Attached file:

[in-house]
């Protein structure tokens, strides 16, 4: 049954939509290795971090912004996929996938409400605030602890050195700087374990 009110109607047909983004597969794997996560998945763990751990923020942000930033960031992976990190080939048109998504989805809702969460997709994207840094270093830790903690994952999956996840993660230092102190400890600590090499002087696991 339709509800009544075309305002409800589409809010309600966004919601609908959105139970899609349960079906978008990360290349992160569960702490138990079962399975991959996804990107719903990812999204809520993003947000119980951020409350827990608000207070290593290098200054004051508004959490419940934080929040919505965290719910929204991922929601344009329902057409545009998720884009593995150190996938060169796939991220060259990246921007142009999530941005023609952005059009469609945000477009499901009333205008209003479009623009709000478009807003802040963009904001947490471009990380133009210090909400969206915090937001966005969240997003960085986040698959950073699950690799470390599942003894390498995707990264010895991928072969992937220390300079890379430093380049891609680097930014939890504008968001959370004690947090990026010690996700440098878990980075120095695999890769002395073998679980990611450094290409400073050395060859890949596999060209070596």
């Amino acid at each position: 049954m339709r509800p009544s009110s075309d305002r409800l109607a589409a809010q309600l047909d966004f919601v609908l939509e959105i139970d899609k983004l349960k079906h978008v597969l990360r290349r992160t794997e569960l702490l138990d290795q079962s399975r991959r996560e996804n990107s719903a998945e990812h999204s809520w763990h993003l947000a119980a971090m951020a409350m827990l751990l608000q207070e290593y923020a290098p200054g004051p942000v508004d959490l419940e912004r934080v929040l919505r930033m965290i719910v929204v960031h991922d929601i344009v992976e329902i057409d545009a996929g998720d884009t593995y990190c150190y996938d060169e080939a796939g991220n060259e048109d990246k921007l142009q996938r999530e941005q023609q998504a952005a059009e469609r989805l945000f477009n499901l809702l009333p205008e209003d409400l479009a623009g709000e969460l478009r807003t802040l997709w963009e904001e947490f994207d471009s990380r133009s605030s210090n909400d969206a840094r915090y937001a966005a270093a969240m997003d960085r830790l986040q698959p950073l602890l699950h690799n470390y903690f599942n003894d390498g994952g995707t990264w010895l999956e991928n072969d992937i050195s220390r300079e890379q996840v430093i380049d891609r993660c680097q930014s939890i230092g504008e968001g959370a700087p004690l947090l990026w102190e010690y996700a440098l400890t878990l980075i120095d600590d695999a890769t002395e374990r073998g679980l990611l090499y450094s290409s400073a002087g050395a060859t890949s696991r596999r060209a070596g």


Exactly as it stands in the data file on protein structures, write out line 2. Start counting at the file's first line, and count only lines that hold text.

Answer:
């Protein structure tokens, strides 16, 4: 049954939509290795971090912004996929996938409400605030602890050195700087374990 009110109607047909983004597969794997996560998945763990751990923020942000930033960031992976990190080939048109998504989805809702969460997709994207840094270093830790903690994952999956996840993660230092102190400890600590090499002087696991 339709509800009544075309305002409800589409809010309600966004919601609908959105139970899609349960079906978008990360290349992160569960702490138990079962399975991959996804990107719903990812999204809520993003947000119980951020409350827990608000207070290593290098200054004051508004959490419940934080929040919505965290719910929204991922929601344009329902057409545009998720884009593995150190996938060169796939991220060259990246921007142009999530941005023609952005059009469609945000477009499901009333205008209003479009623009709000478009807003802040963009904001947490471009990380133009210090909400969206915090937001966005969240997003960085986040698959950073699950690799470390599942003894390498995707990264010895991928072969992937220390300079890379430093380049891609680097930014939890504008968001959370004690947090990026010690996700440098878990980075120095695999890769002395073998679980990611450094290409400073050395060859890949596999060209070596």